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Published In: Species Plantarum. Editio quarta 4(2): 955. 1806. (Sp. Pl.) Name publication detailView in BotanicusView in Biodiversity Heritage Library
 

Project Name Data (Last Modified On 9/22/2017)
Acceptance : Accepted
Project Data     (Last Modified On 7/9/2009)
Status: Native

 

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1. Parietaria pensylvanica Muhl. ex Willd. (Pennsylvania pellitory, pellitory)

P. pensylvanica var. obtusa (Rydb. ex Small) Shinners

Pl. 572 d, e; Map 2672

Plants annual, unarmed, finely and often densely pubescent with minute, nonstinging hairs (the leaves sometimes, except for the margins, glabrous or nearly so), the hairs at least in part curved and/or hooked, usually with a short taproot, rarely sparse, longer, spreading hairs also present. Stems 5–40(–60) cm long, variously erect to loosely ascending, often weak and reclining on other vegetation or the ground, unbranched or branched. Leaves alternate, short-petiolate, lacking stipules. Leaf blades 1–7 cm long, narrowly to broadly lanceolate, oblong-lanceolate, ovate, oblong-ovate, or somewhat rhombic, mostly narrowly angled at the base, narrowly angled to tapered at the tip, the margins entire, with 3 main veins (the lateral pair branching above the blade base); cystoliths rounded. Inflorescences axillary, small, sessile clusters, the perfect and pistillate flowers usually more or less mixed in the same cluster. Bractlets 3.5–5.0 mm long, longer than the calyces, linear to narrowly oblong, 2–6 bractlets forming an involucre around each cluster. Staminate flowers usually absent, the perfect flowers with 4 sepals, these 1–2 mm long, ascending to slightly incurved at the tips. Stamens 4. Pistillate flowers with 4 sepals fused to about the midpoint, these 1.5–2.0 mm long, equal. Style absent or minute, the stigma capitate (papillose and appearing bushy, not persistent at fruiting). Fruits 0.9–1.2 mm long, symmetrically attached at the tip of a short, basally expanded stalk, flattened, the body ovate in outline, the surface smooth, tan to yellowish brown. 2n=14, 16. May–October.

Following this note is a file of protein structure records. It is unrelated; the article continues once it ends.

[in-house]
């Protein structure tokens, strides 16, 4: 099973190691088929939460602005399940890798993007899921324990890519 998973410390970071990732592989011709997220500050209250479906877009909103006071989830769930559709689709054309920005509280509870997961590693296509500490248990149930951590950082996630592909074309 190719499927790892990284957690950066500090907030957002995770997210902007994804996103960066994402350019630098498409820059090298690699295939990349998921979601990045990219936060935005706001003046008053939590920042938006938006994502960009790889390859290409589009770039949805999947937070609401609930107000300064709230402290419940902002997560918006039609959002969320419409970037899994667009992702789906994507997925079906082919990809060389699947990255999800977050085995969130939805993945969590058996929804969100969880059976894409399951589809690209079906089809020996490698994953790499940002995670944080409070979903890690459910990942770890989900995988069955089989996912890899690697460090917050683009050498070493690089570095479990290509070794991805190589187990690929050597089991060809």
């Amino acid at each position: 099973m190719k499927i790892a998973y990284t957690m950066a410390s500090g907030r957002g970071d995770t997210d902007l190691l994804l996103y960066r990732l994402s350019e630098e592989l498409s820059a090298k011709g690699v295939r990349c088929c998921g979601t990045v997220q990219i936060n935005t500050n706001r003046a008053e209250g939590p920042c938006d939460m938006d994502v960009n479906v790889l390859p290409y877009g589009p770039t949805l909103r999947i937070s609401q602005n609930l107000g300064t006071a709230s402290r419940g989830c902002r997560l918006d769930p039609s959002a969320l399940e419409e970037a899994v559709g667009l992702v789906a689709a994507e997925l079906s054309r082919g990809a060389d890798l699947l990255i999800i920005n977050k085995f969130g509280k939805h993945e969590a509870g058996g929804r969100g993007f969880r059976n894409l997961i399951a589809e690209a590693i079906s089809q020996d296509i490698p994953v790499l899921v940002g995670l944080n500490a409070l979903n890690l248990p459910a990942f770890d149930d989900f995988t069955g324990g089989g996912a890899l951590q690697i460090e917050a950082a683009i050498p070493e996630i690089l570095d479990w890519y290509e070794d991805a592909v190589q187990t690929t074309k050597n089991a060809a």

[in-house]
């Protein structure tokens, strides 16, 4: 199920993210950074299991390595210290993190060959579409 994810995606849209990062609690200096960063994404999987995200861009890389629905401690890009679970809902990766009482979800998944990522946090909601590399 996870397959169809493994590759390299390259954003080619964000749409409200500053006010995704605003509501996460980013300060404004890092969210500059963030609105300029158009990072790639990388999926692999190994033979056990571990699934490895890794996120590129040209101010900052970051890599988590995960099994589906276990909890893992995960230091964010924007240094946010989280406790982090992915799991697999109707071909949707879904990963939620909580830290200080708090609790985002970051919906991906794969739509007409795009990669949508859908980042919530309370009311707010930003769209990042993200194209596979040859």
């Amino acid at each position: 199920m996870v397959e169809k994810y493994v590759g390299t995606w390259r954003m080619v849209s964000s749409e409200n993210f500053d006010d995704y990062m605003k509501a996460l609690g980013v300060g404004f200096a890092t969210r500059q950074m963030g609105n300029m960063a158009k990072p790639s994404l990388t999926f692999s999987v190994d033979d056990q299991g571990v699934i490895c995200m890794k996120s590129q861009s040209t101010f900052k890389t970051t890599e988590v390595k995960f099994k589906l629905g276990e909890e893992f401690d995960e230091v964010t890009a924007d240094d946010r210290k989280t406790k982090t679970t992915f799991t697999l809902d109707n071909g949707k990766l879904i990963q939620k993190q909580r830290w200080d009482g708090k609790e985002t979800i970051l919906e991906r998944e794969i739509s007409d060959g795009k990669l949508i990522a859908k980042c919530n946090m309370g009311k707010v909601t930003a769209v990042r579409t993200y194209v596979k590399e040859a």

Scattered nearly throughout the state (nearly throughout the U.S.; Canada, Mexico). Glades, bases, ledges, and tops of bluffs, savannas, mesic to dry upland forests, and banks of streams and rivers; also fencerows, gardens, railroads, roadsides, and open disturbed areas.

Uncommon plants with slightly denser pubescence and slightly shorter involucres, as well as sometimes also slightly blunter leaf tips, have been called var. obtusa. This variant intergrades freely with the more typical form (Boufford, 1997b).

During his studies of the genus Parietaria in the United States and Canada, B. D. Hinton (1968a) discovered an unusual specimen collected by John Kellogg in 1913 near Jerome (Phelps County) that he determined to be P. praetermissa B.D. Hinton. This species, which formerly was known under the misapplied name P. floridana Nutt. (B. D. Hinton, 1968b), is otherwise endemic to the Atlantic and Gulf Coastal Plains from North Carolina south to Florida and west to Louisiana (B. D. Hinton, 1968a; Boufford, 1997b). During his studies for the flora of North America Project, Boufford (1997b) confirmed this determination, but doubted the occurrence, suggesting that the specimen must be mislabeled. Parietaria praetermissa occurs mainly in coastal areas near sea level and it is very unlikely that a chance introduction into Missouri would survive for very long. Thus, the species is excluded from the Missouri flora for the present. However, botanists working in disturbed, sandy areas of central Missouri should keep watch for unusual specimens of pellitory. Parietaria praetermissa differs from P. pensylvanica very subtly; its fruits have the apical point and basal attachment point positioned slightly off-center (vs. symmetrically in P. pensylvanica) and its perianth is slightly longer (1.7–2.3 mm).

 


 

 
 
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